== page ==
Why in news?
World polio day was celebrated and the National Polio Program has been started.
What is Polio?
- Polio-myelitis is a contagious viral disease that affects mainly small children and is highly infectious.
- It is primarily spread through a faecal-oral route or less often, a specific medium (eg. infected water or food) from person to person and multiplies in the intestines from which it can enter the nervous system and cause paralysis.
- At first the disease does not splash in nearly 90 percent of cases.
- But the problem begins and leads to paralysis when the virus enters into the central nervous system which will remain permanently.
- Early signs include fever, exhaustion, cough, diarrhea, neck stiffness and leg pain.
- No cure has been found and early immunization can prevent it.
- In 2014, India was officially declared polio-free, along with the rest of the South-East Asia Region.
- On 13 January 2011, West Bengal and Gujarat were India’s latest reported cases of wilderness polio.
- The government has incorporated Inactivated Polio Vaccine(IPV) into its routine immunization program in order to provide additional protection for infants.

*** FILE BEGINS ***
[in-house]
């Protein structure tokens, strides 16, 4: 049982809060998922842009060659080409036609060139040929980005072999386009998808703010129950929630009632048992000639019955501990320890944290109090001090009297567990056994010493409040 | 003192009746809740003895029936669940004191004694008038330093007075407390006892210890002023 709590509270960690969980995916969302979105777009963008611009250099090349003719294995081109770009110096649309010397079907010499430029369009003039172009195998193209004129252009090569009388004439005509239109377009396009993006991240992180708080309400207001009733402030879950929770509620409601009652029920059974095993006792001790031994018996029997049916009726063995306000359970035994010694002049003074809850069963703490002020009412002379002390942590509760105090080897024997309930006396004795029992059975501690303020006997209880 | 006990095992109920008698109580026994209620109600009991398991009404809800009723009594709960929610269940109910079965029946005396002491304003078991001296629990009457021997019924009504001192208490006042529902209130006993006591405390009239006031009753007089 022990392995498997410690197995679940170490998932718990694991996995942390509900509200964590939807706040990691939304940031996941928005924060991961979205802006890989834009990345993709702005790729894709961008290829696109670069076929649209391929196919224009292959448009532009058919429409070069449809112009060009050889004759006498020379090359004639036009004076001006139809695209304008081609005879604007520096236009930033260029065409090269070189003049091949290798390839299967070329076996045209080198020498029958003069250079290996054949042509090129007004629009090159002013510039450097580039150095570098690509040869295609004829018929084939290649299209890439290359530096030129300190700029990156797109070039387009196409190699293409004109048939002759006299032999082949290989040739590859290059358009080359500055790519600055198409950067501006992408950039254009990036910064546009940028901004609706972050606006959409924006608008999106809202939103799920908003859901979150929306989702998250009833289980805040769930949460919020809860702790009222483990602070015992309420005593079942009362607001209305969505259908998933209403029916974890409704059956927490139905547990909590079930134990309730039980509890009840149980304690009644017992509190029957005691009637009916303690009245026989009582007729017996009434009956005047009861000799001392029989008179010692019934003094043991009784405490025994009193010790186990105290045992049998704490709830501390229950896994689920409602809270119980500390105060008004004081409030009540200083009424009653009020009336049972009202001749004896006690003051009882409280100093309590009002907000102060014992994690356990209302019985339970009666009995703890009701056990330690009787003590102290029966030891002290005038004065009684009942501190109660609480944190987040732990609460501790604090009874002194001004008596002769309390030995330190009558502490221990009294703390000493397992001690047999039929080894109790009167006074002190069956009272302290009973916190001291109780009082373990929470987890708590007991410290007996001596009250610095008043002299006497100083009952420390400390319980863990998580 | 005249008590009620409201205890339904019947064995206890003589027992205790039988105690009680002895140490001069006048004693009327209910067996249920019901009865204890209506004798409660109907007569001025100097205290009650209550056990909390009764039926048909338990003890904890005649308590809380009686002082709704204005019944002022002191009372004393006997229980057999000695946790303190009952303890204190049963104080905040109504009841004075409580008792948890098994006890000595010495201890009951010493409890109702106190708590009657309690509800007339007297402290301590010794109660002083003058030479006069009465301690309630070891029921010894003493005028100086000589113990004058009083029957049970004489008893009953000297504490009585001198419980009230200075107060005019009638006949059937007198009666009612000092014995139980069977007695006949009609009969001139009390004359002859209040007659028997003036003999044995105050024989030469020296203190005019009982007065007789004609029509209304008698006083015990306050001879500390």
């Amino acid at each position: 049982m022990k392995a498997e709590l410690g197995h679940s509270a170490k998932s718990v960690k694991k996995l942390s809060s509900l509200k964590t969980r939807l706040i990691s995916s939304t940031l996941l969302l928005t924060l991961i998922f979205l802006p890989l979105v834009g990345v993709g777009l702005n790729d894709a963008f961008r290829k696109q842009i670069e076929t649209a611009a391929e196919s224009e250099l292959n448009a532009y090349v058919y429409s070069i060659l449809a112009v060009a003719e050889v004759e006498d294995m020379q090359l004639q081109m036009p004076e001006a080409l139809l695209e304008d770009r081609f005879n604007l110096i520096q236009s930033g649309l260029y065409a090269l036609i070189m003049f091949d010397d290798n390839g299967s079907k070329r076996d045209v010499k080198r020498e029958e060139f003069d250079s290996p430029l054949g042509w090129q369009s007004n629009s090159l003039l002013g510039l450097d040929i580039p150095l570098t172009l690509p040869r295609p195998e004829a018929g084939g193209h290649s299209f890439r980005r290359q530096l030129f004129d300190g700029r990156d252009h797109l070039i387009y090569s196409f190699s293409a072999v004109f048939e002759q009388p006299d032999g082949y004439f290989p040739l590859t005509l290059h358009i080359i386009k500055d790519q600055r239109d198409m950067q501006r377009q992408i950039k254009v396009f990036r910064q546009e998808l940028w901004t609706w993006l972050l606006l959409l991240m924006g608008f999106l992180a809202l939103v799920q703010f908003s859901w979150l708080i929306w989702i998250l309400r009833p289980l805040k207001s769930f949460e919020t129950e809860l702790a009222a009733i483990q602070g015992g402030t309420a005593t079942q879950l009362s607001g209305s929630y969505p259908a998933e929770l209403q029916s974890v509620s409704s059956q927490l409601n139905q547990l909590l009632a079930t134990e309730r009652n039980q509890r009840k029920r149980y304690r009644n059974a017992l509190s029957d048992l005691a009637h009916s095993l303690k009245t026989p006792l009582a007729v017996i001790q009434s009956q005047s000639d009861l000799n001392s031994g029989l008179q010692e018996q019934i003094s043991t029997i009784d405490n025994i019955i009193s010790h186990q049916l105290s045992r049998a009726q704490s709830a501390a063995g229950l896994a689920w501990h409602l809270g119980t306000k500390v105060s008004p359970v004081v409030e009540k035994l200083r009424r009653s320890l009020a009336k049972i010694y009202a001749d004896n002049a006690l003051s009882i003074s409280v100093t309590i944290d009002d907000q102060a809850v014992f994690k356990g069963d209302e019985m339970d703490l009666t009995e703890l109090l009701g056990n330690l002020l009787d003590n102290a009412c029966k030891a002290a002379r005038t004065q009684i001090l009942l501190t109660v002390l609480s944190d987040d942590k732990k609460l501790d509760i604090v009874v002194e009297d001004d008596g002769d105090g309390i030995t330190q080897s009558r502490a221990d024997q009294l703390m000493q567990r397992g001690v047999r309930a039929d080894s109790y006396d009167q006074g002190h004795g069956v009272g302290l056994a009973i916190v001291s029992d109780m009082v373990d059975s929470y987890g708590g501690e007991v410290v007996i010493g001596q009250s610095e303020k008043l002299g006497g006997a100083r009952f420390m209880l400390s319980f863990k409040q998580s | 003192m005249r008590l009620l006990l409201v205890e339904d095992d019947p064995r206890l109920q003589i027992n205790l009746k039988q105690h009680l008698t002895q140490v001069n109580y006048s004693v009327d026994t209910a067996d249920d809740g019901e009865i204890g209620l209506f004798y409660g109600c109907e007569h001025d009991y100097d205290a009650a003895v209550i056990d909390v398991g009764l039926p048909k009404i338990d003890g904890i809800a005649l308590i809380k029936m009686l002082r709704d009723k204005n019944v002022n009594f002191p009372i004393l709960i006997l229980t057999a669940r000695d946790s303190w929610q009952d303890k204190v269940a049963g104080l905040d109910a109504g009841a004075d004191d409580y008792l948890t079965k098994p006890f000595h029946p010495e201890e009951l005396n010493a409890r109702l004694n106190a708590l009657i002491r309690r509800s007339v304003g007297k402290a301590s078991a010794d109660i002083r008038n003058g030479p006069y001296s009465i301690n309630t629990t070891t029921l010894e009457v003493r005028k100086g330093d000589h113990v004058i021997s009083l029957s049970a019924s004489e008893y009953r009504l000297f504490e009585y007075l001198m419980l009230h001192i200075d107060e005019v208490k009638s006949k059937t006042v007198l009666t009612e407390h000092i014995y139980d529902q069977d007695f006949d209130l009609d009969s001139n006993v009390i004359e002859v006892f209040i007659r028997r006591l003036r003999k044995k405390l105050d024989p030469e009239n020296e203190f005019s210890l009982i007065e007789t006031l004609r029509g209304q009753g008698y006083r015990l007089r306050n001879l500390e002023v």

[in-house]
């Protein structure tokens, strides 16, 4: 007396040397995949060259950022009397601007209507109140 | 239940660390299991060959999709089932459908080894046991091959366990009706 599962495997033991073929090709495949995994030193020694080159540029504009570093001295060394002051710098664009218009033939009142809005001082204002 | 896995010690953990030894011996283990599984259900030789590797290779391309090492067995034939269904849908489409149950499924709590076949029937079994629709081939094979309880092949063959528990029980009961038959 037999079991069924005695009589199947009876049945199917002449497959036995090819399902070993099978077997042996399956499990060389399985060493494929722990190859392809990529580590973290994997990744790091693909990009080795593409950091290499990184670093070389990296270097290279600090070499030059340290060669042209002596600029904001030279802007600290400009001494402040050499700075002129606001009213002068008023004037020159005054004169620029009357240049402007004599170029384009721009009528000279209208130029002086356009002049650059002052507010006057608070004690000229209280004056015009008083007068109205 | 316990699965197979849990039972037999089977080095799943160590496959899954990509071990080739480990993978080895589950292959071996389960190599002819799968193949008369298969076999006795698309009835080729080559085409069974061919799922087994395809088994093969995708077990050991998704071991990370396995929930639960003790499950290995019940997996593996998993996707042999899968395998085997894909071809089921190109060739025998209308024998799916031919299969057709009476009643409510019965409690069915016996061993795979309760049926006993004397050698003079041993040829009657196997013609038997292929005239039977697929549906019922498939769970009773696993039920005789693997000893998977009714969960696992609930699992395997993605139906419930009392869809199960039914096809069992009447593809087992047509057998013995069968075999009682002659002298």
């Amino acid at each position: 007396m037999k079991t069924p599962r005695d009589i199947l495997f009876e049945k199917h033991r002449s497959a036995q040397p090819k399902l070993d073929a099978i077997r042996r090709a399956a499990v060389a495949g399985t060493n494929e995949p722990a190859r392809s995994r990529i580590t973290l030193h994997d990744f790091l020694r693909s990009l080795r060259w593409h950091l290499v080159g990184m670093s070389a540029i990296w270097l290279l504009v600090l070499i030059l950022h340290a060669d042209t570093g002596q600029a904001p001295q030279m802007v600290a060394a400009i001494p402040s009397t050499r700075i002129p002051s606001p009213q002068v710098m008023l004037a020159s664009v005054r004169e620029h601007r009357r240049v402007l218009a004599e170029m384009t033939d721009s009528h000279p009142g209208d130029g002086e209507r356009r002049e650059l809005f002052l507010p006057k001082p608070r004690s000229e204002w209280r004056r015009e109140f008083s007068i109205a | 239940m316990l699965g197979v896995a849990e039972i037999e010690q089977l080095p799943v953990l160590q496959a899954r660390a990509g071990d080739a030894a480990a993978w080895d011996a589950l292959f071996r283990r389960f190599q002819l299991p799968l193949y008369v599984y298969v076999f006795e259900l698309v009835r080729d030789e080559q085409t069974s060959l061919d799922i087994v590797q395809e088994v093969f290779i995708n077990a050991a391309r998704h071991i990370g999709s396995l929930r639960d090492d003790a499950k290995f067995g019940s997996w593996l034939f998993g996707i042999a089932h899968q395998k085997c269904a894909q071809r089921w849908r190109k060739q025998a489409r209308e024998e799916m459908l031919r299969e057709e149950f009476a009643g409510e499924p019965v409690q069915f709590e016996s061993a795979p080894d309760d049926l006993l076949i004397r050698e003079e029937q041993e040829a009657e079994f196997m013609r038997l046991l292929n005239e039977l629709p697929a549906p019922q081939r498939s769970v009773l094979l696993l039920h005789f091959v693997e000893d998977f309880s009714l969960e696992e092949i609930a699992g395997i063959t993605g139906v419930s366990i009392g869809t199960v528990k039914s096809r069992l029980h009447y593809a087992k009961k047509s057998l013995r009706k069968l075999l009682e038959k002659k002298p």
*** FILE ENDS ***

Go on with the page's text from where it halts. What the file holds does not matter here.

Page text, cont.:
- The main aim behind this ambitious programme is to strengthen the children’s immune system and to provide double protection against polio.
- Until polio is eradicated globally, Oral Polio vaccine(OPV) is still the main preventive measure against polio. Thus, IPV is recommended in addition to OPV and does not replace OPV.
- IPV may be given alone or in combination with other vaccines as an injectable vaccine.
- For IPV, all three poliovirus forms ( type 1, type 2 and type 3) have serum immunity, resulting in paralyzed poliomyelitis defense.
- India became the first country to incorporate fractional IPV doses in early 2016 into the infant-immunization system in the world.